Comment


                    • #11
                      like here and there said location plays a big part -lots of areas have very few growing season (summer time) wildfires. So while it may not be real comfortable -its usually not brutally hot. Also strategy/tactics of your department play a big role , riding the bumper/tailboard/walkway of a brush truck and spraying some water on a bunch of light fuels from the black is not the same as digging line or dragging a torch through the woods. In a perfect world you could buy light weight gear for everyone AND not skimp on other needed equipment, but be sure that spending the bucks on gear seldom used will not take away from buying equipment that will let you get the job done faster and thereby get out of that ppe.
                      ?

                      Comment


                      • #12
                        I'm also in an all-volunteer department in the Southwest, and if your department is like mine, the majority of your calls are going to be for wildland incidents. We have wildland jumpsuits (plus a few Nomex jackets) that we use alongside our bunker gear. In my department, the way it usually goes is that the first due personnel use their bunker gear on small brush fires in town or near residences, for the sake of convenience. Otherwise, we use our jumpsuits.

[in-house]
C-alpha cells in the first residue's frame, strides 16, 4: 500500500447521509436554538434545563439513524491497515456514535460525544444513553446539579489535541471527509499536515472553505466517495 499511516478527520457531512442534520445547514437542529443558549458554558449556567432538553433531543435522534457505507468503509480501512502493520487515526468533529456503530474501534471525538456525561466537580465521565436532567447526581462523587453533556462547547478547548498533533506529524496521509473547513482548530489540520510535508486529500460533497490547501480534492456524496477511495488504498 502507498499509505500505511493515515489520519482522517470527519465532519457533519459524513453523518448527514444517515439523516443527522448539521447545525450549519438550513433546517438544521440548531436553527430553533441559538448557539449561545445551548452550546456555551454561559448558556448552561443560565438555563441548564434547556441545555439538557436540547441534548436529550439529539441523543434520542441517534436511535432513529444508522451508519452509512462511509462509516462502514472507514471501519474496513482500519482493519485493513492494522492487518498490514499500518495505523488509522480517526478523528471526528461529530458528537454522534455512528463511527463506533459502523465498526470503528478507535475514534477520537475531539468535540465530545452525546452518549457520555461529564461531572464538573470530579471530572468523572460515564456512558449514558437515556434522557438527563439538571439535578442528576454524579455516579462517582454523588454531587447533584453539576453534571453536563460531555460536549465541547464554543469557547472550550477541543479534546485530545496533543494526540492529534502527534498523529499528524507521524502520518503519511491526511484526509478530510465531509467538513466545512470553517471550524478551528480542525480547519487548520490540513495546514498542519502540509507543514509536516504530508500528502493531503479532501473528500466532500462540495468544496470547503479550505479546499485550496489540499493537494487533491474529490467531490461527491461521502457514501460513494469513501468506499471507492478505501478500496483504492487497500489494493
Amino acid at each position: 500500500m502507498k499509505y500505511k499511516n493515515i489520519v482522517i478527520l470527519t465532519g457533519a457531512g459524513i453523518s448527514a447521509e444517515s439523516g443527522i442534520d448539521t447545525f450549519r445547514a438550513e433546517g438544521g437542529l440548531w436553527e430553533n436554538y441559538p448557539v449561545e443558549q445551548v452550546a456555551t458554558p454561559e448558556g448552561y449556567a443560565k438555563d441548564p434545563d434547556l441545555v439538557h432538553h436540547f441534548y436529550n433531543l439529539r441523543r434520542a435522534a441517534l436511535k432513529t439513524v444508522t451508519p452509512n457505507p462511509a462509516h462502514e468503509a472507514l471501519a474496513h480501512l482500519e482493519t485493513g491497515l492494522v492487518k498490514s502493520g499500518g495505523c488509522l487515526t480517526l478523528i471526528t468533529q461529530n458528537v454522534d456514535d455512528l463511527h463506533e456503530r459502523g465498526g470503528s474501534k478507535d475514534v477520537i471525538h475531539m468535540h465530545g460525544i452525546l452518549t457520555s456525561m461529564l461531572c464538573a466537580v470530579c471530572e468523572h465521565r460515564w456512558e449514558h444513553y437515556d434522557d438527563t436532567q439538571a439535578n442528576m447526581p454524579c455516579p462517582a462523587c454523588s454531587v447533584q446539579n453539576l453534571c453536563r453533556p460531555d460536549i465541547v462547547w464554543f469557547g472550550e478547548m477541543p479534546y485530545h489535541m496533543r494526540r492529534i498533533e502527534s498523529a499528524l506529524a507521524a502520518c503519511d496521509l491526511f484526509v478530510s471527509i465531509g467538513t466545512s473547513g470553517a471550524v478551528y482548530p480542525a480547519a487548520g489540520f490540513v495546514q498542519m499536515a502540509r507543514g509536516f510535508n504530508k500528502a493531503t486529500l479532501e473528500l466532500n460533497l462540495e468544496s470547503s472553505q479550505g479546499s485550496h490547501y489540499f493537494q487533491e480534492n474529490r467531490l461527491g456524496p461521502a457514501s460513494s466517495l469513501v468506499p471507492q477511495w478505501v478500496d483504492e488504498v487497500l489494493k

I would definitely recommend that you invest in wildland gear. You know that you're going to be dealing with fires that require tools to fill a specific role, a role that bunker gear is just not suited for. Plus, by using the cheaper wildland gear when it's appropriate, you save your more expensive bunker gear from wear and tear.

                        Comment